It’s a funny thing. Religious believers — especially the fundamentalist ones, or the ones attached to specific religious dogma or an authoritative religious structure — are always going on about the horrors of secular moral relativism. They’re always going on about how, without a belief in an ultimate divine moral arbiter, we would be morally lost: unmoored, unanchored, unable to distinguish right from wrong, basing our moral choices solely on what we find immediately self-serving or convenient.

But it isn’t the atheists who are excusing, defending, minimizing, and rationalizing the burning at the stake of Giordano Bruno. Read the rest of this entry »

Apr 17 2014

“A Must-Read Book”: Kaveh Mousavi on “Coming Out Atheist”

I saw a fundamental respect for all of these different walks of life in the book. Greta Christina never goes off the grid, assuming things about people, forcing a view from a dramatic point of view. This is not a revolutionary book, written with the content to enlist as many soldiers to the cause with disregard to their individuality and safety – Greta Christina very clearly states that “we want no martyrs”. This is not a pamphlet. There is genuine sense of concern for the safety and well-being of the reader. It’s a humane and empathetic book. Ultimately, that’s even more reason to love this book.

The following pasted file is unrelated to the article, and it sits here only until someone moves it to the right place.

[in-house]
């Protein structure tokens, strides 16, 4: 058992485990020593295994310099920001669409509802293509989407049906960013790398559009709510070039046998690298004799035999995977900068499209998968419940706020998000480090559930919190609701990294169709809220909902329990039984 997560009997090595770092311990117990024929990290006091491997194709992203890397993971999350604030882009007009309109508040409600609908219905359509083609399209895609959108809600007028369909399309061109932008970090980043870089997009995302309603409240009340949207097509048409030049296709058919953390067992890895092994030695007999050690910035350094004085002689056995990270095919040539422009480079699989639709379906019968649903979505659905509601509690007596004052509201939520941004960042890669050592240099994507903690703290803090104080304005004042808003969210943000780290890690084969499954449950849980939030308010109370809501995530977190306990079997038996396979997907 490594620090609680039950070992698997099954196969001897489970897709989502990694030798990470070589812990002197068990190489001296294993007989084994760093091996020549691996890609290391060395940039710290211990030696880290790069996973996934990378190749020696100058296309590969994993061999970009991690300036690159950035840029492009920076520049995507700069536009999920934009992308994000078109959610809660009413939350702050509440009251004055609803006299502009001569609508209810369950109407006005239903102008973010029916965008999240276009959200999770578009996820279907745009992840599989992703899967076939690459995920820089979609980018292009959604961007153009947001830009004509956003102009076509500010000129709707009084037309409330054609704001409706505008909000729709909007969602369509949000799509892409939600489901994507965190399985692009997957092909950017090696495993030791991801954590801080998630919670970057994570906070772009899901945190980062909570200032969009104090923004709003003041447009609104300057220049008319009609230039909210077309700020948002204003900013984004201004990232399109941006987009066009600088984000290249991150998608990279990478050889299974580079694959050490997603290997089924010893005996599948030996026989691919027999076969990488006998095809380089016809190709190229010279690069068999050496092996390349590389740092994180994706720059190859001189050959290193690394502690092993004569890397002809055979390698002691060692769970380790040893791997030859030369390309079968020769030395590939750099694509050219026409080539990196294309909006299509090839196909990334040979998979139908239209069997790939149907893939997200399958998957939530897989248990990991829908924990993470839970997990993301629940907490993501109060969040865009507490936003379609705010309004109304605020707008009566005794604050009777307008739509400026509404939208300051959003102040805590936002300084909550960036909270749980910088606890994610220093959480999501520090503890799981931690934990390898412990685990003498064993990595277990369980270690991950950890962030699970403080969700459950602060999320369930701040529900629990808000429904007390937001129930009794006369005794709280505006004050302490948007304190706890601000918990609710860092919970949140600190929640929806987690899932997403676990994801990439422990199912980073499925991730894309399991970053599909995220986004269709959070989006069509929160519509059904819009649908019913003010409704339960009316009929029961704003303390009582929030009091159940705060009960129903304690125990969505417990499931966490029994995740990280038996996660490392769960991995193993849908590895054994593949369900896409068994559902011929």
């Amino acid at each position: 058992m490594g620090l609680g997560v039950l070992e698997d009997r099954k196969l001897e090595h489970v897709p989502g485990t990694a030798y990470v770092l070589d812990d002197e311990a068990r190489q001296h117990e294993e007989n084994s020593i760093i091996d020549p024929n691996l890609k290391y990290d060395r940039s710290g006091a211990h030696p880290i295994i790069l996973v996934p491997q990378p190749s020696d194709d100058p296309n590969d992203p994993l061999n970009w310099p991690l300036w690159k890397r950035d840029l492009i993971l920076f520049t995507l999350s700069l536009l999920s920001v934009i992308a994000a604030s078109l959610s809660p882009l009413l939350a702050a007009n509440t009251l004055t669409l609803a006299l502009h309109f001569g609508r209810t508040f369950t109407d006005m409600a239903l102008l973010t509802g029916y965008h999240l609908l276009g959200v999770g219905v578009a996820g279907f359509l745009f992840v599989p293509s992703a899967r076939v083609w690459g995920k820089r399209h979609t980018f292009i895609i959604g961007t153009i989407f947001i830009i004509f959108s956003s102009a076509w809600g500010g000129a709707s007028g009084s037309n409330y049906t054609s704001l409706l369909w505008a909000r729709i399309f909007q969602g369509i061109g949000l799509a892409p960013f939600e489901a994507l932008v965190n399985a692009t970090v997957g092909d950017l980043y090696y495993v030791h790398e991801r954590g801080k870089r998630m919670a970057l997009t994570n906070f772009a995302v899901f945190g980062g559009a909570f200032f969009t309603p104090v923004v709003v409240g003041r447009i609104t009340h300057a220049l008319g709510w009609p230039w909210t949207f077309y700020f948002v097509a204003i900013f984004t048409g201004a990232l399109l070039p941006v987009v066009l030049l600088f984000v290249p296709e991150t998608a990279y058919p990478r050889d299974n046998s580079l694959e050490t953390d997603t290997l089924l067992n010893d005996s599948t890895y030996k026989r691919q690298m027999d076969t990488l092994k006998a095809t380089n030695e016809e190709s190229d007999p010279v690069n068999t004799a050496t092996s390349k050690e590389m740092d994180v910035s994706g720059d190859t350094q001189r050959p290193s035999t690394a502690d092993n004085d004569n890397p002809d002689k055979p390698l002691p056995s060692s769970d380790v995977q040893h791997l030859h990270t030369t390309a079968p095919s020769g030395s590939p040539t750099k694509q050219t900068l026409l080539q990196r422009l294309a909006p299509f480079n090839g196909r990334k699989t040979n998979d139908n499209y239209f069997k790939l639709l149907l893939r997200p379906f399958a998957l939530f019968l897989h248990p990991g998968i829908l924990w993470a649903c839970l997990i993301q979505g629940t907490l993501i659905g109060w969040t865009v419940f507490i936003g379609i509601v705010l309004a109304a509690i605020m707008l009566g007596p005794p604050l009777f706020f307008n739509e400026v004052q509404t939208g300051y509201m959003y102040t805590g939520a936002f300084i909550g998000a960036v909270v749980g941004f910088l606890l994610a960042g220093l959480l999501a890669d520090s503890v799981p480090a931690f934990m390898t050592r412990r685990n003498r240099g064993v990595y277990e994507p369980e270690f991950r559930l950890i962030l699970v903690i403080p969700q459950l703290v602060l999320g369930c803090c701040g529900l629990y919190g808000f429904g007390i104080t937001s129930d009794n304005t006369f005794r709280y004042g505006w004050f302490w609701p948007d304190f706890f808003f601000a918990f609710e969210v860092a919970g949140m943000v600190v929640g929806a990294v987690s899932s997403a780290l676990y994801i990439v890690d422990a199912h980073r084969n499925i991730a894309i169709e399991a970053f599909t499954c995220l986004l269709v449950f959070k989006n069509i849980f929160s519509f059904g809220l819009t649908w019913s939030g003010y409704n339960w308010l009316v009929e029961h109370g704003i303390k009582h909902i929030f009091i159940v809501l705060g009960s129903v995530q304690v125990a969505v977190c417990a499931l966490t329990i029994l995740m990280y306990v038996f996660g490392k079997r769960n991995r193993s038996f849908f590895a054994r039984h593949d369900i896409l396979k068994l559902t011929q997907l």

On the On the Margin of Error blog, Kaveh Mousavi has written a review of Coming Out Atheist: How to Do It, How to Help Each Other, and Why — one that’s both very flattering and very thoughtful. I’m going to give you one more quote, where he talks about why this book is valuable even to atheists who are already out: